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Mindful Conversation: What is it and Why is it Important?
In a society where disconnection is rampant and we seek belonging and inclusion…
…the practice of Mindful Conversation invites us to be more present in conversation. It asks us to look at our learned, often unconscious, patterns and challenges us to bring a more whole version of ourselves to the table.
All our lives we have all engaged in conversations. Since before we could talk we listened in on conversations the adults in our lives had and as children do, observed and absorbed what was going on around us. How does dad do it? How does mom do it? How you learned to approach conversation, and how you currently are in conversations was profoundly affected by the people you grew up around and the culture you grew up in.
Add in our own personal life experience along with the normal human panoply of gifts, shadows, passions, woundings, loves, fears, biases, wisdom, and blindspots, and you soon realize that we show up to every conversation with plenty of baggage. These old habits, spoken and unspoken expectations, and our cultural beliefs as to what common courtesy is supposed to look like all inform our conversations.
And then there are our own wants and desires. Why are we participating in a given conversation? Are we there to make a good impression? Generate business? Learn something new? Find love? Discover a sense of belonging? Or perhaps reaffirm old shadows and beliefs about the world?
Because each person at the table has their own cultural leanings, learned patterns, wants, and desires, we find ourselves pushing, pulling, defending, hiding, attacking, checking our cellphones, spacing out.
Each conversation is a microcosm of a bigger world. A stage we act upon. It’s a wonder that we ever get past talking about the weather!
Stop. Take a deep breath and let it out. This is the first step to Mindful Conversation or for that matter, any mindfulness practice. Mindfulness has become somewhat of a buzzword but in defense of mindfulness, 1) there are no shortcuts and 2) it works.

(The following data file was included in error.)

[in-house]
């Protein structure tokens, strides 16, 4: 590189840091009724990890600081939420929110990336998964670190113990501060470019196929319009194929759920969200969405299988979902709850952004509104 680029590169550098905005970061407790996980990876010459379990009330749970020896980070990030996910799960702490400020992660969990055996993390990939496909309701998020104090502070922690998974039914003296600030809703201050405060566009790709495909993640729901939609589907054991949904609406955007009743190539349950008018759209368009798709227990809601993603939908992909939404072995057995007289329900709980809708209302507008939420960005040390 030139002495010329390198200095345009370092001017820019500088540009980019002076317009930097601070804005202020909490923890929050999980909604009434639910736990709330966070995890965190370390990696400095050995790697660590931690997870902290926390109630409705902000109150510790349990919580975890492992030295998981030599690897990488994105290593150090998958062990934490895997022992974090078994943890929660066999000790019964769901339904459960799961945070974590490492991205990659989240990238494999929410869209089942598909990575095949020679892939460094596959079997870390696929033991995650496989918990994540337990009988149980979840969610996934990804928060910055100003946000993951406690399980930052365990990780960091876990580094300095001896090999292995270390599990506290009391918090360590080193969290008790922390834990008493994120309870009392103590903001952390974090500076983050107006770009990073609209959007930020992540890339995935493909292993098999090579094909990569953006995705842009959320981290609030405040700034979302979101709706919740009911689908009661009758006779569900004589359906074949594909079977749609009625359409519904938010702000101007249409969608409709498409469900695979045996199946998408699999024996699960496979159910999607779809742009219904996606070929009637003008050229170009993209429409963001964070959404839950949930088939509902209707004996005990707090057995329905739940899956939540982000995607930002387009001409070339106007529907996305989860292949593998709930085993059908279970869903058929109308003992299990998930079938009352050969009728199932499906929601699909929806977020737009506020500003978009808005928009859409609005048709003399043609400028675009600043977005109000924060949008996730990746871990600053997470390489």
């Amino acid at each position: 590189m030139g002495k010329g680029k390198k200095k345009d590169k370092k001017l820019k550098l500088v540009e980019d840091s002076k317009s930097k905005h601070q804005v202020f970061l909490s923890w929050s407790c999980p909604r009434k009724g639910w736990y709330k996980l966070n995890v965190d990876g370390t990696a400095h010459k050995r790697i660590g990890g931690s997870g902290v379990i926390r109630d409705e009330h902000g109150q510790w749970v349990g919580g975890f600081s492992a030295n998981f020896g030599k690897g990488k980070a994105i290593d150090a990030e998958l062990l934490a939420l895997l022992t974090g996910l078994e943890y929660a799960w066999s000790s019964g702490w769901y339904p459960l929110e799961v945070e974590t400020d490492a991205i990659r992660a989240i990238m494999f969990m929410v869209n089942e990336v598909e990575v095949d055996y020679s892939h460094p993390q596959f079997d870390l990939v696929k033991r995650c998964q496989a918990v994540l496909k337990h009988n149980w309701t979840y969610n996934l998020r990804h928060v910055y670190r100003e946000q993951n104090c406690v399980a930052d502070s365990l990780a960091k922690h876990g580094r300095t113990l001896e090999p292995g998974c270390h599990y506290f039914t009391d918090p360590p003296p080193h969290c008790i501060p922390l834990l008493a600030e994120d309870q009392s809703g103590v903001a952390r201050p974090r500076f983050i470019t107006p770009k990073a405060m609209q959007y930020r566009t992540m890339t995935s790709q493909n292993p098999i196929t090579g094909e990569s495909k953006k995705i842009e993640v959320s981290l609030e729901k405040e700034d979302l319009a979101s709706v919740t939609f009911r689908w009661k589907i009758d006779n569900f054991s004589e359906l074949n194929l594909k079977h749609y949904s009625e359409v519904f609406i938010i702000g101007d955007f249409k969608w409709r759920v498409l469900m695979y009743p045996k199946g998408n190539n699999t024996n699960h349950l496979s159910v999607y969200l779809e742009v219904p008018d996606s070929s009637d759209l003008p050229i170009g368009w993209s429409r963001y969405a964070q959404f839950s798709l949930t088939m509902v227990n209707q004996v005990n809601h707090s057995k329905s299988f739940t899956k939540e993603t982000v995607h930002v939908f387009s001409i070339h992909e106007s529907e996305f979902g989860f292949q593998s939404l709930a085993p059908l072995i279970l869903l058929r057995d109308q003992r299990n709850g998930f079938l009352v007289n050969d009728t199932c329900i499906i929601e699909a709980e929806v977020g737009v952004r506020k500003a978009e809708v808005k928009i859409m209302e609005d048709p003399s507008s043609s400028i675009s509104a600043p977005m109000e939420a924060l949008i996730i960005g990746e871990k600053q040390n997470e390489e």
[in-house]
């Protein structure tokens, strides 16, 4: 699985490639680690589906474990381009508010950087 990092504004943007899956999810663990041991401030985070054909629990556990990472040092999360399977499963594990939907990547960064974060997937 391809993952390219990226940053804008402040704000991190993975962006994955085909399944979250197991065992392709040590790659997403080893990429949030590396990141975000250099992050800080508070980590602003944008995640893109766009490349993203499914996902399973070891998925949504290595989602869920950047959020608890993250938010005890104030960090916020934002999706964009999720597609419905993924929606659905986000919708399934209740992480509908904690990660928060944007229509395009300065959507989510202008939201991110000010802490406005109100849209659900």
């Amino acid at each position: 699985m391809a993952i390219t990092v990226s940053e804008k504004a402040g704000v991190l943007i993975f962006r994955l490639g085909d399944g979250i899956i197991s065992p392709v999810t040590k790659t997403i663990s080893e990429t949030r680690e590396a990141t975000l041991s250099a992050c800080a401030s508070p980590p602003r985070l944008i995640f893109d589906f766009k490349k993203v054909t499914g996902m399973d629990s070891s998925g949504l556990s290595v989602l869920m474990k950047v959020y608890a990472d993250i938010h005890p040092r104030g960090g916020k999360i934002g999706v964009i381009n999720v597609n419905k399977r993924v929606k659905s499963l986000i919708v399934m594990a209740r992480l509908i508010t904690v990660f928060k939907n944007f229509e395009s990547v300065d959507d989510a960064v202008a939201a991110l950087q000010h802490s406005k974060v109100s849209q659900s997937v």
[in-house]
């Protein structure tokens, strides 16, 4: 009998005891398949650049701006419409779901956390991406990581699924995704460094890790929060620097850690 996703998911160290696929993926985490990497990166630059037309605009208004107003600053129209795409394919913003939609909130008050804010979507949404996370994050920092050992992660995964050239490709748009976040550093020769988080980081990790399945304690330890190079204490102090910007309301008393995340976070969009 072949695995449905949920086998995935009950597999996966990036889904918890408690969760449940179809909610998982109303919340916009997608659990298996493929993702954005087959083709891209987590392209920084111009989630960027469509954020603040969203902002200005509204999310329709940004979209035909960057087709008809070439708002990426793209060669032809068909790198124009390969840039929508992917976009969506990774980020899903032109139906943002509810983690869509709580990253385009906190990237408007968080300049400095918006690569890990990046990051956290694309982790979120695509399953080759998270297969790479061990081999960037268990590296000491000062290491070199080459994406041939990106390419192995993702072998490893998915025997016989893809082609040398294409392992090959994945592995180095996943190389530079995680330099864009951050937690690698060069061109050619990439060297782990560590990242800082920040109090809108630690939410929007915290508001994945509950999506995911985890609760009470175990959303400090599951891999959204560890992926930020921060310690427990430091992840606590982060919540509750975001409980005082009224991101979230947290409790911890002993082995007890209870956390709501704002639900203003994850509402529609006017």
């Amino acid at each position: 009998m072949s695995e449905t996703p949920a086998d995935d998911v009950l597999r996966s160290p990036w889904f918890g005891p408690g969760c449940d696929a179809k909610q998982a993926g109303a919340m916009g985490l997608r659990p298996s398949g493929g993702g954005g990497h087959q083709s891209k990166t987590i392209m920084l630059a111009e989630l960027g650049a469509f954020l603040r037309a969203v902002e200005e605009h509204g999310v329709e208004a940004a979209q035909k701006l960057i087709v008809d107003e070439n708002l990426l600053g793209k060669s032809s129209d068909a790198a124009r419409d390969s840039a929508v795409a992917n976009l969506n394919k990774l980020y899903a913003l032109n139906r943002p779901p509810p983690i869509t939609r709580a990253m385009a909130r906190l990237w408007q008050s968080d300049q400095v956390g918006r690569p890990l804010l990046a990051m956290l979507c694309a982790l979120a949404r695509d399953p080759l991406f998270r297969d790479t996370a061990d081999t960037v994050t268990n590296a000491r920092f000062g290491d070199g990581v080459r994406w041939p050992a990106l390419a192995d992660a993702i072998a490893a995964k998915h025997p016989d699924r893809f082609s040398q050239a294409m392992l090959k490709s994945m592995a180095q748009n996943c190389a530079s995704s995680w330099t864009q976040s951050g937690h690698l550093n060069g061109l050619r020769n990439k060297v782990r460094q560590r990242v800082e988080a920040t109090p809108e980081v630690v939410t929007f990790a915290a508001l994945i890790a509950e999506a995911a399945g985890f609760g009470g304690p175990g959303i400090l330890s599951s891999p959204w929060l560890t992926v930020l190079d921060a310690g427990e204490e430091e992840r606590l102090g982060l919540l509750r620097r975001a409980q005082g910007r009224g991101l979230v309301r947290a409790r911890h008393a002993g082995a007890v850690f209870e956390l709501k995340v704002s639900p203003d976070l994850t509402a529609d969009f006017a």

Mindfulness is a practice relatively new to the West considering it’s been around for thousands of years and is foundational to much Eastern thought and philosophy. Unlike a lot of other things in our convenience-filled lives, there are no magic pills, shortcut-gimmicks, apps that can do it for us or some new sustainable-plant-based-ultra-mindful-brain-protein super powder that will somehow allow us to bypass the work and outsource our way to more a mindful state.
The only way to mindfulness is to practice mindfulness.
And with practice comes challenge, struggle, discomfort, distraction, and all the other reasons we find to not practice. But with patience, persistence, and continued practice (say, for the rest of our lives?), we become more able to abide in a more mindful state and reap the benefits of which there are plenty.
For the Western evidence-based mindset, there exist innumerable clinical studies proving mindfulness to correlate with positively affecting numerous psychological and health variables including (but far from limited to): stress, anxiety, depression, disordered eating, substance abuse, as well as aiding in life satisfaction and fulfillment.
Mindful Conversation calls for us to take our mindfulness practice off the cushion and into our everyday conversations be they mundane, intimate, confrontational, or profound. It challenges us to be more present in these conversations bringing more awareness to how we show up (or how we don’t show up) for ourselves and others.
The concept of “showing up” is big but it also calls into question our agency within conversations. What does it mean to show up for ourselves in a conversation?
If we’re being talked at, lectured, not being seen what are we to do?
Do we walk away? Interrupt and talk louder? Or do we passively take it?
In a world where we’ve been made more aware of issues like inclusion or unconscious bias, how do we lean into conversations and stay present, maintaining our integrity when the dialogue moves into challenging territory?
And what if the conversation is simply boring? The people you’re talking with aren’t necessarily boring but the conversation is lagging and bogged down in the netherworld of small-talk. How do you create openings that expand conversations inviting the others to go deeper? How do we literally shift the conversation?
It starts with being mindful of what’s going on within ourselves. We learn to listen better – not just with our ears and brain but with our eyes, heart, and bodies.
We learn to step more fully into conversation mind, body, heart, and dare I say, soul? And when we are more present within ourselves and conversation we also begin to claim deeper agency over shifting the conversation.
Mindful Conversation is a practice being developed by Culture Shift Agency in conjunction with BreakBread World. To learn more about upcoming Mindful Conversation events and training visit breakbread-world-events.
Photo by Johannes Plenio (Unsplash).